Picture of desks with acrylic shields put as a preventive measure against the spread of the novel coronavirus, COVID-19, at a Motolinia school classroom in Mexico City, on July 15, 2020, ahead of the reopening of educational facilities.
Confusion and frustration hamper push to reopen schools
02:14 - Source: CNN
CNN  — 

The union representing teachers in Detroit has voted in favor of a potential strike to push school officials to make changes to the district’s reopening plan.

The Detroit Federation of Teachers, which represents teachers in the Detroit Public Schools Community District, announced Wednesday that 91% of its members voted to authorize the union’s leadership to launch a “safety strike” in the future.

Negotiations between the union and Michigan’s largest school district began after school officials approved a reopening plan in July.

The plan included online learning, “smaller in-person class sizes and daily safety protocols such as thorough cleaning, wearing masks and social distancing,” the district says.

After it was approved, teachers argued that in-person learning would put their health and their students at risk due to the ongoing coronavirus pandemic.

“If we go online now and remain safe, we will be able to safely return to our classrooms and stay put in the building rather than risk outbreak, after outbreak, after outbreak,” a teacher said in a video posted online that details the union’s concerns.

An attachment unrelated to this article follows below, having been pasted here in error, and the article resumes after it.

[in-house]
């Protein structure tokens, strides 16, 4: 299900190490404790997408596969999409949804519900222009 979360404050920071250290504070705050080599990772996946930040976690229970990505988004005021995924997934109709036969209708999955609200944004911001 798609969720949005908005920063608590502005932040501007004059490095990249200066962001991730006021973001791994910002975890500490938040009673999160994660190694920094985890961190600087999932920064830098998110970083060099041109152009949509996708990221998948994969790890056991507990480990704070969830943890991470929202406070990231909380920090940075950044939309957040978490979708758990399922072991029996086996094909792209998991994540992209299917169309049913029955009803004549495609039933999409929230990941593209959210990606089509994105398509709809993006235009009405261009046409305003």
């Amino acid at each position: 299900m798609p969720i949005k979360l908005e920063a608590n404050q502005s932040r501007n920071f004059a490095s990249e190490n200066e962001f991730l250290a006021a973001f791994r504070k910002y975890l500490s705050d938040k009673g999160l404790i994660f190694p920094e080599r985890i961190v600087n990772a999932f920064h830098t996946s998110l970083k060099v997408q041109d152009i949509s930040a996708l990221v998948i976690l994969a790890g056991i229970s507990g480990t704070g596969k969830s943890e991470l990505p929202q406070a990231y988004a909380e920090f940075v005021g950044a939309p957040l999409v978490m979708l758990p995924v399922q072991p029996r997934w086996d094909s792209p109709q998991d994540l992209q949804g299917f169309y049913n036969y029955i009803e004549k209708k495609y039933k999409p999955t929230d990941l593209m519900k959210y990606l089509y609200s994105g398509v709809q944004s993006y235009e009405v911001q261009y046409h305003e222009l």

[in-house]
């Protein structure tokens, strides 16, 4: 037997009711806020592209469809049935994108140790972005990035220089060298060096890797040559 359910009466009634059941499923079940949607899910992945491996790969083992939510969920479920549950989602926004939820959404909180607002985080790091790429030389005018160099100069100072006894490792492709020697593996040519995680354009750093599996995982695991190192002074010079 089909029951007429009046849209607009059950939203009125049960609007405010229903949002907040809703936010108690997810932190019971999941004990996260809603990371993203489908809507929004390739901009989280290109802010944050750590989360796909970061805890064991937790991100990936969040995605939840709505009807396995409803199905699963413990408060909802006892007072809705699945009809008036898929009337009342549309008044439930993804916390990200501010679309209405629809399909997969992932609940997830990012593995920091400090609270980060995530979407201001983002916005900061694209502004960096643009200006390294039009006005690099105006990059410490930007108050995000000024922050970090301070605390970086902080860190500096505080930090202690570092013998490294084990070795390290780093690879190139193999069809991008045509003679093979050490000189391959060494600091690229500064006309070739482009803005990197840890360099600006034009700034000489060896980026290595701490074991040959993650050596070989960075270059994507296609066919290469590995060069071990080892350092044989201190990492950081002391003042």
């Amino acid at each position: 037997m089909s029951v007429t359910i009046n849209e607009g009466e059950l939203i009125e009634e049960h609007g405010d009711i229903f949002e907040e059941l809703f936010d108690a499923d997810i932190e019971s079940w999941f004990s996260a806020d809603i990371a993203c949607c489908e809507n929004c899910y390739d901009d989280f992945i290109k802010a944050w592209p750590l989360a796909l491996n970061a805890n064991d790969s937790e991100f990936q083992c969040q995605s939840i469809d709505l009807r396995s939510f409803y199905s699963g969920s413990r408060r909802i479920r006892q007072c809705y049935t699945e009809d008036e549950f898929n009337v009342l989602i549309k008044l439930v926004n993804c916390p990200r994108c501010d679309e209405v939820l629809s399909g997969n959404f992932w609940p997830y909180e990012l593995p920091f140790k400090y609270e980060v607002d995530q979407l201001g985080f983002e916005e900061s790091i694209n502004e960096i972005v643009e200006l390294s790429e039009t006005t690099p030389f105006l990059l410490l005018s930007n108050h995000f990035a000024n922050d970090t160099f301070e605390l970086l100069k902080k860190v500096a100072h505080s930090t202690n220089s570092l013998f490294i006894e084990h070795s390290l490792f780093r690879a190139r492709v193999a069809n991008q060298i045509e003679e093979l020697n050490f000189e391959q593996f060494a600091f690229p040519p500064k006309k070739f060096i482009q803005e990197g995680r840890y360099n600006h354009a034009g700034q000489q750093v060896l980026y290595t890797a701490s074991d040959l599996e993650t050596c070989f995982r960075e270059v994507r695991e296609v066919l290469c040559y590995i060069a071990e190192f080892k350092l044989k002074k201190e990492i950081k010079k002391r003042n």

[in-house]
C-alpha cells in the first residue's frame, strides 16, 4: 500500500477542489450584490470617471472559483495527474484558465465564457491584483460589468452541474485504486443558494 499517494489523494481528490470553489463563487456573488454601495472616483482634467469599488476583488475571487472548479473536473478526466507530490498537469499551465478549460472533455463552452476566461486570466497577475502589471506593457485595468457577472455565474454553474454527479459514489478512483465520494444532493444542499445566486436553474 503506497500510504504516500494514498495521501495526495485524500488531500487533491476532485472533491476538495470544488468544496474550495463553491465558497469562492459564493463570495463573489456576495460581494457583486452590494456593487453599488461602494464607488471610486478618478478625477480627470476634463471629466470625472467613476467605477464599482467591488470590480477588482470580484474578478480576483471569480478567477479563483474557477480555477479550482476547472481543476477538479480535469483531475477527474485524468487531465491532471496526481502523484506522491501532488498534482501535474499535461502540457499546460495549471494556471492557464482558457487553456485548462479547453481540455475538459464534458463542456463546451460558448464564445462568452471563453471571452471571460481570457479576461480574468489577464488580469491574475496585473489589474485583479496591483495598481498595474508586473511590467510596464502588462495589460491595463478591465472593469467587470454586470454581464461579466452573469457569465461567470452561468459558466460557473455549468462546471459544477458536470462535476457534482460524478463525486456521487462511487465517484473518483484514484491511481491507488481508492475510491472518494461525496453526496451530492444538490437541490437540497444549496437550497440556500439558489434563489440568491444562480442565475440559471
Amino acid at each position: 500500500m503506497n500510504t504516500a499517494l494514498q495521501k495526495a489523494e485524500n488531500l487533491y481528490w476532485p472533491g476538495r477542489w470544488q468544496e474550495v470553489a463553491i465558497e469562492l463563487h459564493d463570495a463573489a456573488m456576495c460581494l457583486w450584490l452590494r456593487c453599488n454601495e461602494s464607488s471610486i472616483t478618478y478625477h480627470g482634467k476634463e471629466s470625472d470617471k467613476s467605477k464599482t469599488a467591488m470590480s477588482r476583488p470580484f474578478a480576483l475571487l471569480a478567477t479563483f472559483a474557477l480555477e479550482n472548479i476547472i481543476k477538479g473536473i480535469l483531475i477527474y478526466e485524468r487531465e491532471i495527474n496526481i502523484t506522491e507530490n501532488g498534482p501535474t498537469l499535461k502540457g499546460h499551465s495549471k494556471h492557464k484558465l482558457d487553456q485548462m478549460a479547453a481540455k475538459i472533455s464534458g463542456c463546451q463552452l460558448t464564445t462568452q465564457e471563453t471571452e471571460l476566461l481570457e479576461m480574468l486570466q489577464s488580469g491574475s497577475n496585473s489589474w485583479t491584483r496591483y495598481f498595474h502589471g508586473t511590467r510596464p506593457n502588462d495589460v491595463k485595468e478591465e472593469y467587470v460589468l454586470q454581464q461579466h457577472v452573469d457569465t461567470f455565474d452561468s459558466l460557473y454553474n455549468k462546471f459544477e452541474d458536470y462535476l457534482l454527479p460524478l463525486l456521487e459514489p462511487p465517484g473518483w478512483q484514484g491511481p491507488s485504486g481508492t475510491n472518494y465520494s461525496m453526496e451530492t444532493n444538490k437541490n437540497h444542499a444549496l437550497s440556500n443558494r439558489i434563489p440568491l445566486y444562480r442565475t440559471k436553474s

Terrence Martin, the union’s president, said Wednesday in a virtual news conference that more than 80% of his members want to teach only online classes.

Wednesday’s vote is not “a work stoppage,” the union said in a statement, adding that members have agreed to teach and work remotely.

“The action we took today is not an action we wanted to take but an action who had to take. It is not an action that we take lightly,” Martin said about Wednesday’s vote.

In a series of tweets on Wednesday, the school district said 75% of its 51,000 students are planning to start the school year completely online while 25% prefer in-person classes.

The district noted in a separate tweet that “Teachers Have Options. No Teacher is Required to Teach Face to Face.”

Nikolai Vitti, the school district’s superintendent, and the school district’s board acknowledged the union’s vote in a joint statement released Wednesday night, saying they were confident the district’s ongoing talks with the union “will result in a safe reopening of schools.”

“Conversations with DFT have increased over the past week and we are both bargaining in good faith. The reopening process is very hard, on multiple levels, but we will get this right for our students, families and employees,” Vitti had tweeted earlier on Wednesday.

Students are set start the upcoming school year on September 8.